When the Fur Flies: Pet Deshedding Tools

Tired of finding pet hair here, there, and everywhere? These handy deshedding tools can help.

By Wendy Fries
WebMD Pet Health Feature

Reviewed By Audrey Cook, BVM&S, Dip ACVIM

It's on the sofa. It's all over your favorite sweater. Tufts of it drift across the living room floor like tumbleweeds.

Face it, our furry friends will shed, but fortunately there's an ever-growing array of deshedding tools to help us handle the hairy onslaught.

Pet Shedding 101

It's healthy for cats and dogs to shed.

"Shedding is a natural process that allows for loss of older and often dead hair so that new hair can grow in," says Joe Bartges, DVM, PhD, DACVIM, DACVN, professor of medicine and nutrition at the University of Tennessee's College of Veterinary Medicine.

Some pets shed seasonally, "blowing" their winter coats come spring, Bartges says. Others, like indoor pets and short-haired pets, may shed all year. Making time to brush your pet can help you decide where a lot of that hair ends up -- in the trash or on you.

Even if you don't mind finding a little fur on your favorite pants, grooming your cat or dog can offer both of you real benefits, including preventing painful knots and tangles, minimizing pet dander in the home, helping you catch signs of pet illness or parasites, and boosting the pet-person bond. All you need is a bit of time and the right tools.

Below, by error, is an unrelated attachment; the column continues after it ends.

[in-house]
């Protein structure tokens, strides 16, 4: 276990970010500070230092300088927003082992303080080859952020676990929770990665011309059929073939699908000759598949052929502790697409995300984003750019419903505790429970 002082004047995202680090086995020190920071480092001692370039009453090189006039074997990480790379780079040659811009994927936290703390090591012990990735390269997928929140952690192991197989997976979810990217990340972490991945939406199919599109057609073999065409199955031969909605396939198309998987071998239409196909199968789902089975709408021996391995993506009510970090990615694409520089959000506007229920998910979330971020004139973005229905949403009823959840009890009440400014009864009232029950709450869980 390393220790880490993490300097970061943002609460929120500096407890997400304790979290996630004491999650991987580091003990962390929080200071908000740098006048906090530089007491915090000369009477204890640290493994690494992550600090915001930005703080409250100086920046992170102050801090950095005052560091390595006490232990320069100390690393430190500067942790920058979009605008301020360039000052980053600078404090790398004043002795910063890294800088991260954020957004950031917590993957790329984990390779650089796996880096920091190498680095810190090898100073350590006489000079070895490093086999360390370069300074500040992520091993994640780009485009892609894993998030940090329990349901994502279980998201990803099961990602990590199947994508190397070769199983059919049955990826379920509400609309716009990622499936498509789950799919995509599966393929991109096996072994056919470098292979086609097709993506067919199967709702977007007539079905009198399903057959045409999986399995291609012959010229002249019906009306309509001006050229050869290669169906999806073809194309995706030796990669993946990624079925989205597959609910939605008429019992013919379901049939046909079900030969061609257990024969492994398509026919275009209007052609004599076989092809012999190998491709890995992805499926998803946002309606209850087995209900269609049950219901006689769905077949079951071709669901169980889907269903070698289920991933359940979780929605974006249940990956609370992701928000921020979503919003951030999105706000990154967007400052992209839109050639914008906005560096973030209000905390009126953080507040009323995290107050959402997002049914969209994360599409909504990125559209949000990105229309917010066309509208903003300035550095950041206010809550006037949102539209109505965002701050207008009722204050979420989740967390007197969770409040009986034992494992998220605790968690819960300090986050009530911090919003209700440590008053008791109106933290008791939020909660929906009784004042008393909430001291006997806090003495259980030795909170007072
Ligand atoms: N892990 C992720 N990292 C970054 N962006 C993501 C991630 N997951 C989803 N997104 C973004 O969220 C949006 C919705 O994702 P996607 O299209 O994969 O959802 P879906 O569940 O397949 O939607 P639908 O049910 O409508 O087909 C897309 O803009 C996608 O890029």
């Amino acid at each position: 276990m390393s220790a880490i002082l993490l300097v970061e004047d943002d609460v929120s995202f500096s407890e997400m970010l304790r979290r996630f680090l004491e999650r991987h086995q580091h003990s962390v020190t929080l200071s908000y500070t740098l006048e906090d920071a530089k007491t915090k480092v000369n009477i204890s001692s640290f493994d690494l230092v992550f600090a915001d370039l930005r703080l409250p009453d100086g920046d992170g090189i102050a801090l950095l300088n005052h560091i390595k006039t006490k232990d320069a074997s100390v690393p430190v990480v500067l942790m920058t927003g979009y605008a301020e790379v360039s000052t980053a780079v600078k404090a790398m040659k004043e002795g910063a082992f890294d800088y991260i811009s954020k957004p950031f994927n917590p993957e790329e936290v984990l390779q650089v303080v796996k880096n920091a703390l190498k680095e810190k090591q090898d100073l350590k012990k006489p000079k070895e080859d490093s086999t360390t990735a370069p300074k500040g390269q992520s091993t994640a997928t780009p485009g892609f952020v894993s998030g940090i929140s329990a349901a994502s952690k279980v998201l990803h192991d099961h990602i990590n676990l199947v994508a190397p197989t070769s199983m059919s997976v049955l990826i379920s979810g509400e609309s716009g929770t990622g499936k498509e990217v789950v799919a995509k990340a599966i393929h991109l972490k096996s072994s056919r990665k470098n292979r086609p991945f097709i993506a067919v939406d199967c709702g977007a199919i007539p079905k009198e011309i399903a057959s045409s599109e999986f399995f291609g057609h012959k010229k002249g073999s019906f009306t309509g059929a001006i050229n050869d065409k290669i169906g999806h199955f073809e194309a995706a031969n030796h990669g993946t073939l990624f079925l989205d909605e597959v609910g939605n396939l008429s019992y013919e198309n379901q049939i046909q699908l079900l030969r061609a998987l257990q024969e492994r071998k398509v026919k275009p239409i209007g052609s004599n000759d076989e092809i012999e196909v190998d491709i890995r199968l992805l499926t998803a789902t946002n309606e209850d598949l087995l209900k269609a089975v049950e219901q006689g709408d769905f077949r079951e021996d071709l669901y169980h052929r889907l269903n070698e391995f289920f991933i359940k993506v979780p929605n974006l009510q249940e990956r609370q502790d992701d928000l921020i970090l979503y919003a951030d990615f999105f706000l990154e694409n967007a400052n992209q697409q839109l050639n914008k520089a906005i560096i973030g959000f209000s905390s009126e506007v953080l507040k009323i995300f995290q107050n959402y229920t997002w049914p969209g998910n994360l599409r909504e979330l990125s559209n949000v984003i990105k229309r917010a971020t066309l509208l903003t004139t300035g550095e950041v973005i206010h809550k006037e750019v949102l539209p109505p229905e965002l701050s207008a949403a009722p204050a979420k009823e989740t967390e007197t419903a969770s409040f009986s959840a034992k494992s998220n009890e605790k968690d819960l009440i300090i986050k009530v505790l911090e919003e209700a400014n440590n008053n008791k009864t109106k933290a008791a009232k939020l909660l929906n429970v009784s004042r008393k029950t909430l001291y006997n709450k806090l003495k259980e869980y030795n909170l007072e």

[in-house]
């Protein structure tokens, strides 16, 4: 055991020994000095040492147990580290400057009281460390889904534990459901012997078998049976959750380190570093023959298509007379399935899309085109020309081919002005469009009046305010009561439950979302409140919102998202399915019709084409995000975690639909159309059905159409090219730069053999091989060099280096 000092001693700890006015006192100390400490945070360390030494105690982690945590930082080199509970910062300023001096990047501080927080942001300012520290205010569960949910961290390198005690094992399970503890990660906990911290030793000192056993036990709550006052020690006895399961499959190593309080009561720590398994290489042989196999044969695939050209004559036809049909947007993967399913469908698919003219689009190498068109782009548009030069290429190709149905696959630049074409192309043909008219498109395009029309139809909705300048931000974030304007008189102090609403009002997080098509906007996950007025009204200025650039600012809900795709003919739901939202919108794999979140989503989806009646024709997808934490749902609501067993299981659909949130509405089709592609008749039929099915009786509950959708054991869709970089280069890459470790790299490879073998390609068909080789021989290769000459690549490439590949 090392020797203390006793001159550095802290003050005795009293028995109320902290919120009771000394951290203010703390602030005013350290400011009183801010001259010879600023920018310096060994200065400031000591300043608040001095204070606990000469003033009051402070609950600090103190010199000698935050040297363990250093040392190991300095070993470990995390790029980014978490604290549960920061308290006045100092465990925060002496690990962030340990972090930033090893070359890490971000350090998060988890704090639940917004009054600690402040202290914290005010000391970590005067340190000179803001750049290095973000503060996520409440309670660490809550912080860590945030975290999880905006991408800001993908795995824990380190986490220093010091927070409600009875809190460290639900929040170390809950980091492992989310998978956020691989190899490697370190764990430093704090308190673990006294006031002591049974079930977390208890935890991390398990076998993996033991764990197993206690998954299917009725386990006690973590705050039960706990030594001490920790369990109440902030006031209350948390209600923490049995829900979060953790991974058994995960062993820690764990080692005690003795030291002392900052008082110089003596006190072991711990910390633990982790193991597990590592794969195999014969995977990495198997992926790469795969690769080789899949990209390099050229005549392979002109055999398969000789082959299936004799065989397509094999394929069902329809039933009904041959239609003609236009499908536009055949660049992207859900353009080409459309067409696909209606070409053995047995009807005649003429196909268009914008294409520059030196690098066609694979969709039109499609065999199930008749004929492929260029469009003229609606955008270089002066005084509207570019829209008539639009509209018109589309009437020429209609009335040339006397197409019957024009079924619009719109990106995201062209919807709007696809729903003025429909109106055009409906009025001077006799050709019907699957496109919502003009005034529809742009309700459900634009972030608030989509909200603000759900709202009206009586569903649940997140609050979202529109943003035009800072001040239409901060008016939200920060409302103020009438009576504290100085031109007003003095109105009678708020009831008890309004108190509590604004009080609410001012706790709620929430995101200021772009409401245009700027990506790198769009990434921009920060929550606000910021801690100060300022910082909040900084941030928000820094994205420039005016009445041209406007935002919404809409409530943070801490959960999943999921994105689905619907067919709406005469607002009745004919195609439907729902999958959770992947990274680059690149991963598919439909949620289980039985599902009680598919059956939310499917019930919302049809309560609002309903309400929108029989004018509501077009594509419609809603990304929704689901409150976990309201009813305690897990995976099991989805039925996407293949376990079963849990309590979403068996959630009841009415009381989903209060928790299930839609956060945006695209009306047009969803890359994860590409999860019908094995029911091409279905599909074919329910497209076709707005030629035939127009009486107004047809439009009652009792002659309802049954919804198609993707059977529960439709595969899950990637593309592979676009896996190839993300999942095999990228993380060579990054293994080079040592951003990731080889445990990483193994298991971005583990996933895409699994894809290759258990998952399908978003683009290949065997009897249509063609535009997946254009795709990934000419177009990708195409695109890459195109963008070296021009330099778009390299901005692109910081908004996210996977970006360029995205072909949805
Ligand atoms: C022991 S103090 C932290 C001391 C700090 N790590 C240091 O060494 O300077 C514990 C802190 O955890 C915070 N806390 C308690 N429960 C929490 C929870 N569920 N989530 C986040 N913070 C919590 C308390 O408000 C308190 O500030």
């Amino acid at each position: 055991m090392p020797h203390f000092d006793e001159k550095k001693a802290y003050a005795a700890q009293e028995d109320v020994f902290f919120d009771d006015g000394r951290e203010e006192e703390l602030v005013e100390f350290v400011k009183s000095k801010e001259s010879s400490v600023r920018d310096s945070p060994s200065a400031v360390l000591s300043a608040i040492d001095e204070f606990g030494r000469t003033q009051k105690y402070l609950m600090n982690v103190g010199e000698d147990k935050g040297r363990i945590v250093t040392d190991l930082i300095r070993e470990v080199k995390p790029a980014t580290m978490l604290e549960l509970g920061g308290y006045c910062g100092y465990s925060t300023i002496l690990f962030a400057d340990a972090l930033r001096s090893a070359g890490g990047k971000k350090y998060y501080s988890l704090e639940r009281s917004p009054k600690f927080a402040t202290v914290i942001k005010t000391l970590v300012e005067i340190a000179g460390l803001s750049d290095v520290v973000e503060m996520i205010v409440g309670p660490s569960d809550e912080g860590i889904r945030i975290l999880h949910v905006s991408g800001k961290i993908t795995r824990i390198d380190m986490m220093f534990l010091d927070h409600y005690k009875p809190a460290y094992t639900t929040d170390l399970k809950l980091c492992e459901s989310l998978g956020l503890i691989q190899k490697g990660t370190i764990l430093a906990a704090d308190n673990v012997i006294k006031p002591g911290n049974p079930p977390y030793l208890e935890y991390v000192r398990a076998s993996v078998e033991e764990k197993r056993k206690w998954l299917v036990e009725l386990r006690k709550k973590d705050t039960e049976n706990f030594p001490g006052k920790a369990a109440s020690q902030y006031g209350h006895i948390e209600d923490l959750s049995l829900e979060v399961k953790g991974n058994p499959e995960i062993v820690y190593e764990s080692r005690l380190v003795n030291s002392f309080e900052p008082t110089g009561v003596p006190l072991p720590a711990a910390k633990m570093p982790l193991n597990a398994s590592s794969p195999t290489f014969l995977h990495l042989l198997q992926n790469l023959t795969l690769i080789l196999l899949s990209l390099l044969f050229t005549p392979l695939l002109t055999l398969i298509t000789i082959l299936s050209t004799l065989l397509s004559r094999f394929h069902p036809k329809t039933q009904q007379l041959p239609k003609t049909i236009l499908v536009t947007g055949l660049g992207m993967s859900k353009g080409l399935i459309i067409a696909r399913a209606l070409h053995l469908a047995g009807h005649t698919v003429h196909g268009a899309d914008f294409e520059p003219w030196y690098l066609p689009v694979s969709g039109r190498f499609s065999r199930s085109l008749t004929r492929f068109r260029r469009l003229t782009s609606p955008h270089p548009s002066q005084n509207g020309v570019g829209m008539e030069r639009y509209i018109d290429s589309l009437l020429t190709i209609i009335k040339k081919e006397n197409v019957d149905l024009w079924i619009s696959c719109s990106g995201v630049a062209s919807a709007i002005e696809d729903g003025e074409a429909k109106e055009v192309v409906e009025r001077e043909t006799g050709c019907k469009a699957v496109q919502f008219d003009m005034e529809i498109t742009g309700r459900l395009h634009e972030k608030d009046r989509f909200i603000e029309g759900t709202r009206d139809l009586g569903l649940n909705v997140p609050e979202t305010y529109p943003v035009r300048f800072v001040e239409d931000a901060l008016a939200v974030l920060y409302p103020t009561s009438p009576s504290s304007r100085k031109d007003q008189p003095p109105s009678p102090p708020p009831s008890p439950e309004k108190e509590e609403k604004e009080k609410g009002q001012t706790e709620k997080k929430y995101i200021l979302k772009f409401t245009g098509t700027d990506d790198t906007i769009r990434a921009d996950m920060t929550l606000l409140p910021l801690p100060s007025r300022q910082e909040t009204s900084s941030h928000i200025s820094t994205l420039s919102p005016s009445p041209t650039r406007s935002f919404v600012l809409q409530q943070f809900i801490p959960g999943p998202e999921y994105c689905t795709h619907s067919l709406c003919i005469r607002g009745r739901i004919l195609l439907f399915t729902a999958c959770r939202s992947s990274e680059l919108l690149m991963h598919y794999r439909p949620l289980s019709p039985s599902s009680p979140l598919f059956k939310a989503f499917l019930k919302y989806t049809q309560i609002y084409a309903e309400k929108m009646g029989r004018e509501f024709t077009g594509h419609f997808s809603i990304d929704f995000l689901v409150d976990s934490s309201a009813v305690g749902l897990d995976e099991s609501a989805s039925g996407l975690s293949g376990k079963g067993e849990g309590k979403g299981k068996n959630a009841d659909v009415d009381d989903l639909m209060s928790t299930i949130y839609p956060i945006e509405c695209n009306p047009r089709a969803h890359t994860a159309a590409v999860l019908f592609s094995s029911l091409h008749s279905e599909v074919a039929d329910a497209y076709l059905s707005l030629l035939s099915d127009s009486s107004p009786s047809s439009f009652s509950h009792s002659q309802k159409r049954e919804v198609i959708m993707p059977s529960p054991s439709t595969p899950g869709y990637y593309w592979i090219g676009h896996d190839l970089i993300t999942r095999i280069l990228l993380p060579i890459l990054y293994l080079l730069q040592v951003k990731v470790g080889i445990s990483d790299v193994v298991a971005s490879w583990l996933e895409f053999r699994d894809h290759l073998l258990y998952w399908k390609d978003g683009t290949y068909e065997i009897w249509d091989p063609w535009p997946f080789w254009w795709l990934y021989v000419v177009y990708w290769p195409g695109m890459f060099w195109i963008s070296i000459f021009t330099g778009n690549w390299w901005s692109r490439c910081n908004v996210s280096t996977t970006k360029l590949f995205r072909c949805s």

Basic Deshedding Tools

You don't need a suite of complicated brushes and combs to get a handle on pet shedding. As a matter of fact, "professional groomers are using the same grooming tools as owners," says Barbara Bird, a certified master groomer practicing in Arizona. "We use the same things you do." A few of those deshedding tools include:

  • Wide-toothed combs

Usually plastic or metal, with widely separated teeth

  • Slicker brushes

Often rectangular-headed, these brushes have fine metal tines

  • Blade-on-a-handle metal combs

The new kids on the block for pet deshedding tools, think the FurBuster or Furminator

  • Bristle brushes

The bristles of these familiar-looking brushes may be made of synthetic or natural bristles

  • Pin brushes

Often shaped like a bristle brush, but with metal (or sometimes wood) pins instead of bristles

  • Rubber brushes

These can have a host of shapes, but each has rubber tines